Am I fooling myself or would installing that switch stop the current leakage to the Amel bonding system?

Derick Gates
SM2K #400 Brava



Re: Masse - and Masse + lights

Barry Connor
 

Hi Bill,
Another query on solenoids.
I hope that you or another member might know options where I could get a good water solenoid on the back of the control panel for the Dessalotor 230v water maker.
This solenoid stropped working so I used the button on the side of this solenoid to get the good water flowing into the tank.
I am in Sicily and would like to know if this solenoid can be bought from a supplier who I could arrange shipping with.
Would appreciate any advise.

Best

Barry and Penny
“Lady Penelope II”
Amel 54. #17
Syracuse, Sicily


On Jul 2, 2019, at 14:24, CW Bill Rouse <brouse@...> wrote:

Ruedi,

In your situation, I would look at the 24 volt solenoid switch for the 24 volt motor as being the most likely problem. I have noticed significant corrosion on these solenoid switches. 

If you disconnect only the wires from the motor and still have the light while the yellow/green bonding wire is connected, you have probably found a solenoid that needs replacing. 

Also, remember that saltwater is a good conductor of electricity. If saltwater is common between devices, all devices are "electrically connected."

I hope this helps you. Good luck. 

Bill Rouse

On Tue, Jul 2, 2019, 4:54 AM Rudolf Waldispuehl <Rudolf@...> wrote:

Dear Amel Group Friends

 

I’m asking you guys if someone had the same or similar experience and what is your advice for my question:

 

I have a Negative Leak light on the 24V Pump-Motor of the Dessalator Duo. There is a Bonding wire (yellow/green) that runs from the Bonding strap in the grey-water sink to the Dessalator. But this wire is disconnected on the Dessalator unit. When I’m connecting the 24v pump directly to the bonding system the negative leak remains. Light is still on.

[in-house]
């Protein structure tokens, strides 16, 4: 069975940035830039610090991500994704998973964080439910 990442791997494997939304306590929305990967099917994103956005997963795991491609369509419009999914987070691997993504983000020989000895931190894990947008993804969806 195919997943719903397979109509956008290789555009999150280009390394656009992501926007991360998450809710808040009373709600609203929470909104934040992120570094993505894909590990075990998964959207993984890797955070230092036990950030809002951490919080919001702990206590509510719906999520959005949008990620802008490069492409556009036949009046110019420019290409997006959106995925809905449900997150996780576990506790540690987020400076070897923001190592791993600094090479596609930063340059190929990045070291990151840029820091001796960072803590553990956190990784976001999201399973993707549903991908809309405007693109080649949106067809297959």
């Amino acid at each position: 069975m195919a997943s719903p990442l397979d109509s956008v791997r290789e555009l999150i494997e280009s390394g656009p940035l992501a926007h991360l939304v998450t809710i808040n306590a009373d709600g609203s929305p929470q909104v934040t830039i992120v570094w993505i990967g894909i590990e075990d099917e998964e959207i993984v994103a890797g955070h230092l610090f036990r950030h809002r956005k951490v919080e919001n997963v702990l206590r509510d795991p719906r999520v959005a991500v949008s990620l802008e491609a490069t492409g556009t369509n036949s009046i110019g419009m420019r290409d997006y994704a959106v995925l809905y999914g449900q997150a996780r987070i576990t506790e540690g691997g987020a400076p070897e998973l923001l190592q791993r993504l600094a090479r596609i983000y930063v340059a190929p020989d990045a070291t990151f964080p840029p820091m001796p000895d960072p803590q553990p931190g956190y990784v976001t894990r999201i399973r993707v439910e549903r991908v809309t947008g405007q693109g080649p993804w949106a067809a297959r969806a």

The light does only switching OFF when I’m switching the pump on, or if I’m disconnecting the negative wire. 

BTW:  I cannot see any corrosion on the Dessalator unit. The DC motor itself has no contact to saltwater, - it's only the pressure pump in contact with saltwater (but no 24V connection).

 

- Does it mean I need a new 24V DC Motor? 

- Are there any longterm experiences what can happen if a negative (or positive) light is not fixed? 

- What is the affect and result of a longterm neg. vs pos. leak?

 

It’s very easy to get miliAmps of current on a 24V motor with brushes and wires, etc. Are we AMELies to paranoid with these lights?

 

Best regards

Ruedi

P.S. I still not fully understand how these lights working. To my understanding it is indication a leak from Masse - and Masse + against the AMEL bonding system. Maybe I’m wrong?


Von: "main@AmelYachtOwners.groups.io" <main@AmelYachtOwners.groups.io> on behalf of Bill Rouse <brouse@...>